Thursday, April 22, 2021

Makgalemele raises doubt over Khama’s initiatives

Philip Makgalemele has woken up from a deep political slumber with guns blazing, calling for a review of President Ian Khama’s pet projects.
 
The Shoshong Member of Parliament has brought the professional conduct of the state controlled media under sharp scrutiny. He has done so by noticing a question that begs answers, regarding the day to day operations of the government media as they relate to dissemination of news.
 
Makgalemele seeks to know who might be calling the shots behind the dark corners at the mass media complex regarding what is newsworthy and what is not.
 
Further, the MP demands to know whether “there are any officers outside Government media houses at the Ministry level who either edit or authorize news to be aired and if so, the circumstances when such officers perform such functions and whether such action is in line with the editorial policies” of the three media houses.
 
While the identities of the officers in question may be a subject of speculation, it is, however, public knowledge that the Deputy Permanent Secretary responsible for media, Mogomotsi Kaboeamodimo, has long stood accused of meddling in the running of the state media even after he left his position as Director ÔÇô a charge he has vehemently denied.
 
There have been numerous reports regarding the low morale of professional journalists at the mass media complex arising from undue interference from Kaboeamodimo with a little help from newsreader, Gloria Kgosi who herself has been repeatedly fingered for prevailing over her bosses at Btv.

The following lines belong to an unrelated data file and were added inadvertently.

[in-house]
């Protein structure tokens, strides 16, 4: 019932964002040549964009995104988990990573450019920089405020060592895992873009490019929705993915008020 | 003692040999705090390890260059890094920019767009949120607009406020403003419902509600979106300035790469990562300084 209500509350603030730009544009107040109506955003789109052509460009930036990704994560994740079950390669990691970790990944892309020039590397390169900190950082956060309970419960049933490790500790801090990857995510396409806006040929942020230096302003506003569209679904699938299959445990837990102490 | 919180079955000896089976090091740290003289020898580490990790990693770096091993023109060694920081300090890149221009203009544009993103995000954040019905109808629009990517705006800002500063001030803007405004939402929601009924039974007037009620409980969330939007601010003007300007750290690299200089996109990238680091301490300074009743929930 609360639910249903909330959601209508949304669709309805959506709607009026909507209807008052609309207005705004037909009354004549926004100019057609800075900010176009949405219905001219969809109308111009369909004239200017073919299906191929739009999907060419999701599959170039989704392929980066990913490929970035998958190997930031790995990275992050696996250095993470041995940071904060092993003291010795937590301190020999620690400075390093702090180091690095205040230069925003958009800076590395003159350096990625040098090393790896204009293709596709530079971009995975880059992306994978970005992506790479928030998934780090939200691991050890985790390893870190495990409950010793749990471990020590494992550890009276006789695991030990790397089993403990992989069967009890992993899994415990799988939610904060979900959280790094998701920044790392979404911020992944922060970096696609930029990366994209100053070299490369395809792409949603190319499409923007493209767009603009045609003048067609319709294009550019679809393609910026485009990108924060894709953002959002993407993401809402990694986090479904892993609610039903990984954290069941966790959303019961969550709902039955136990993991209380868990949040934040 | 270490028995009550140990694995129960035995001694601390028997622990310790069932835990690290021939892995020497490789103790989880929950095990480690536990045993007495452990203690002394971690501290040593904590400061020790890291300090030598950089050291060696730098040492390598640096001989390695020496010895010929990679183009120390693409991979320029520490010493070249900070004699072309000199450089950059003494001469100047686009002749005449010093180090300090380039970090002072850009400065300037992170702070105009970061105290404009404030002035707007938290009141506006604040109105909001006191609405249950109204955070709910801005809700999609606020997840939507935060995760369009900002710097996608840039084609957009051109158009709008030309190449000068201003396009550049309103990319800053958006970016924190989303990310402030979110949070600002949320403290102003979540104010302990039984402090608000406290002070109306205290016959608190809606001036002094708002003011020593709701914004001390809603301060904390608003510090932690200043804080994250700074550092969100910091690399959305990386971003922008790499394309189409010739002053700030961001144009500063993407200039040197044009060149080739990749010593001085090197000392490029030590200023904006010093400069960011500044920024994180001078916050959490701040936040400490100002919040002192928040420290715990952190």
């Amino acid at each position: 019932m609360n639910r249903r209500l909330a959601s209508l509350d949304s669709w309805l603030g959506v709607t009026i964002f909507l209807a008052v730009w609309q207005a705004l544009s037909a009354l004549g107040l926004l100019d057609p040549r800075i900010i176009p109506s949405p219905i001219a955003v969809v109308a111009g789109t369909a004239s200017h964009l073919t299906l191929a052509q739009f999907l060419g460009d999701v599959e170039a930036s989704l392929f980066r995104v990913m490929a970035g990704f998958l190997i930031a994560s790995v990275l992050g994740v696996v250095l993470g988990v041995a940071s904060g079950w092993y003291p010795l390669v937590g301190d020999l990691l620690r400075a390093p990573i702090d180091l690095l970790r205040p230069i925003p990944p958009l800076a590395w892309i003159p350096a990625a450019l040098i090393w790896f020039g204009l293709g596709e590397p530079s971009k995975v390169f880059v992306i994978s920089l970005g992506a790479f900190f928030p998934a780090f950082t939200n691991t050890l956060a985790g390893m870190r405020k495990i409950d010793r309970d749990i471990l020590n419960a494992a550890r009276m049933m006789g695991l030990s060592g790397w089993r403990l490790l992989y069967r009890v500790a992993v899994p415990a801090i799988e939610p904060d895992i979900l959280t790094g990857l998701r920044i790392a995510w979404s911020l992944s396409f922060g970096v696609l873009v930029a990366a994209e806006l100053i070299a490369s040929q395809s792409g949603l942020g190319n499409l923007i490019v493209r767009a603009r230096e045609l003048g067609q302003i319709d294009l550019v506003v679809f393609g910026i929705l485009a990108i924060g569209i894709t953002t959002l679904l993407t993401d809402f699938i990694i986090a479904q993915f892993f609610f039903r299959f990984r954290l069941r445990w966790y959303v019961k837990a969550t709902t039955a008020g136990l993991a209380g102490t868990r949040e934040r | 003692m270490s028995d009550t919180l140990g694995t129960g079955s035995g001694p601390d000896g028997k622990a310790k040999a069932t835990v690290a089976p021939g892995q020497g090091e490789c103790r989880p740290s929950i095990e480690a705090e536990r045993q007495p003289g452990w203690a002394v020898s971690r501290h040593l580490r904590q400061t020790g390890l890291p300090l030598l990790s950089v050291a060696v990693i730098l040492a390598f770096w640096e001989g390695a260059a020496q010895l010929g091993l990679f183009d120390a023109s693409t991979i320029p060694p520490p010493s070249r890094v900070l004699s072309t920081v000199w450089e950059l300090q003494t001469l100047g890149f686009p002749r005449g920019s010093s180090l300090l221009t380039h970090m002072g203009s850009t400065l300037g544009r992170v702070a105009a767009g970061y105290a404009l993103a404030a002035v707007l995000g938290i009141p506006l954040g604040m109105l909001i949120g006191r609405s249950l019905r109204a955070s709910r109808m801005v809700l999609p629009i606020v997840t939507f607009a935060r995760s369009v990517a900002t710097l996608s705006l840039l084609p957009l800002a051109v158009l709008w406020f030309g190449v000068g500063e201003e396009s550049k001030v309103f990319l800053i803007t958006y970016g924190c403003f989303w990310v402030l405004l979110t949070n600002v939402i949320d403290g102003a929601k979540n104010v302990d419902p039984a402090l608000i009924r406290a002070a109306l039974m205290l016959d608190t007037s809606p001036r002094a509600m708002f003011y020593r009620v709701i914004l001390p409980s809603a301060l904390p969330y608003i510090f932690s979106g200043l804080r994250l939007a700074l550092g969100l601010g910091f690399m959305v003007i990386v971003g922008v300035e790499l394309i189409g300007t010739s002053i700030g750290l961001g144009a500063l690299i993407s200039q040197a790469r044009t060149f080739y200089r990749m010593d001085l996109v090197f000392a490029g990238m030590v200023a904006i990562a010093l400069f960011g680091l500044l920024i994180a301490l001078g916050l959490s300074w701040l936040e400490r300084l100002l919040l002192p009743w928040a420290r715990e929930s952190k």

Further, Makgalemele wants the Minister of Presidential Affairs and Public Administration, Mokgweetsi Masisi, to state the editorial policy of Botswana television, Botswana Press Agency and Radio with regards to editing and approval of news to be read and heard.
 
The government has never escaped the wrath of media consumers for its naked censorship coupled with a total news blackout during the historic two-month nationwide strike action. The Botswana Television beamed heavily skewed news content in favour of the government without offering the country’s five public sector unions the right to reply and denying viewers the right to hear the other side of the story
 
Parliament has still to debate the legislator’s three motions. One of his motions requires government to undertake a consultative exercise aimed at reviewing “the disturbing hand out culture in Botswana and establishing new ways through which self reliance and graduation schemes can be promoted as a strategy to empower citizens”.
 
The other requests are for government┬á to review the Constituency Tournaments “to include other national policy provisions such as distance learning and employee cooperatives with the broad aim of making the initiative more comprehensive, thus keeping the youth productively engaged┬á for a much┬á longer period of time on a daily basis”.

Yet another motion by Makgalemele requests government to “review Ipelegeng Programme, with a view to enhancing its packaging to include production workshops, thus broadening skills transfer and infrastructure development at the community level”.

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